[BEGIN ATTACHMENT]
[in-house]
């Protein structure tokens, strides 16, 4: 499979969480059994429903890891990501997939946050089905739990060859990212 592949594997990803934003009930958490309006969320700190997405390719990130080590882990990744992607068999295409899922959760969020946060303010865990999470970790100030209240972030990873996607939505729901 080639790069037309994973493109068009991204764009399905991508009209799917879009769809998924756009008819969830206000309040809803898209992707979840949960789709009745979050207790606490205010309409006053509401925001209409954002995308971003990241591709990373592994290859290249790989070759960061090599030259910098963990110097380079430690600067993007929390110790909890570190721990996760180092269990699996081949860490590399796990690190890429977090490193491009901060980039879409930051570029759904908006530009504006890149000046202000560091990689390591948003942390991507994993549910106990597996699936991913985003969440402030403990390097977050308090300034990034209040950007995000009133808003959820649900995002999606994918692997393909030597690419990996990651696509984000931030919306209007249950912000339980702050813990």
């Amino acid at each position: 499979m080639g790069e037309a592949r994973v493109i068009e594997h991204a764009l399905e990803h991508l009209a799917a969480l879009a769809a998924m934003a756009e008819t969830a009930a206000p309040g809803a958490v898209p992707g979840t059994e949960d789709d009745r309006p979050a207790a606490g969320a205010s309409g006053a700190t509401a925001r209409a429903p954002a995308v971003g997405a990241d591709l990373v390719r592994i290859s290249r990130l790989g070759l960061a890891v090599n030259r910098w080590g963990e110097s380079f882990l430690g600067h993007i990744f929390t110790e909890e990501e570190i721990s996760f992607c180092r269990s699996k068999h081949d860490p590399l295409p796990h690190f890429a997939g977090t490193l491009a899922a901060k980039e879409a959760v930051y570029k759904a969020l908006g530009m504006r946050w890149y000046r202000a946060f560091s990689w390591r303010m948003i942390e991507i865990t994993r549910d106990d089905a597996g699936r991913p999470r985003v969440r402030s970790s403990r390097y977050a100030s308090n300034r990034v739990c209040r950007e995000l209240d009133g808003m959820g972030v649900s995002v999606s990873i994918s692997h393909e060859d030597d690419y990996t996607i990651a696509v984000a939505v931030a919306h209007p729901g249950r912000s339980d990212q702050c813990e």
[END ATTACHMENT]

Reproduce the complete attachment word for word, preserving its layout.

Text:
[in-house]
């Protein structure tokens, strides 16, 4: 499979969480059994429903890891990501997939946050089905739990060859990212 592949594997990803934003009930958490309006969320700190997405390719990130080590882990990744992607068999295409899922959760969020946060303010865990999470970790100030209240972030990873996607939505729901 080639790069037309994973493109068009991204764009399905991508009209799917879009769809998924756009008819969830206000309040809803898209992707979840949960789709009745979050207790606490205010309409006053509401925001209409954002995308971003990241591709990373592994290859290249790989070759960061090599030259910098963990110097380079430690600067993007929390110790909890570190721990996760180092269990699996081949860490590399796990690190890429977090490193491009901060980039879409930051570029759904908006530009504006890149000046202000560091990689390591948003942390991507994993549910106990597996699936991913985003969440402030403990390097977050308090300034990034209040950007995000009133808003959820649900995002999606994918692997393909030597690419990996990651696509984000931030919306209007249950912000339980702050813990």
């Amino acid at each position: 499979m080639g790069e037309a592949r994973v493109i068009e594997h991204a764009l399905e990803h991508l009209a799917a969480l879009a769809a998924m934003a756009e008819t969830a009930a206000p309040g809803a958490v898209p992707g979840t059994e949960d789709d009745r309006p979050a207790a606490g969320a205010s309409g006053a700190t509401a925001r209409a429903p954002a995308v971003g997405a990241d591709l990373v390719r592994i290859s290249r990130l790989g070759l960061a890891v090599n030259r910098w080590g963990e110097s380079f882990l430690g600067h993007i990744f929390t110790e909890e990501e570190i721990s996760f992607c180092r269990s699996k068999h081949d860490p590399l295409p796990h690190f890429a997939g977090t490193l491009a899922a901060k980039e879409a959760v930051y570029k759904a969020l908006g530009m504006r946050w890149y000046r202000a946060f560091s990689w390591r303010m948003i942390e991507i865990t994993r549910d106990d089905a597996g699936r991913p999470r985003v969440r402030s970790s403990r390097y977050a100030s308090n300034r990034v739990c209040r950007e995000l209240d009133g808003m959820g972030v649900s995002v999606s990873i994918s692997h393909e060859d030597d690419y990996t996607i990651a696509v984000a939505v931030a919306h209007p729901g249950r912000s339980d990212q702050c813990e």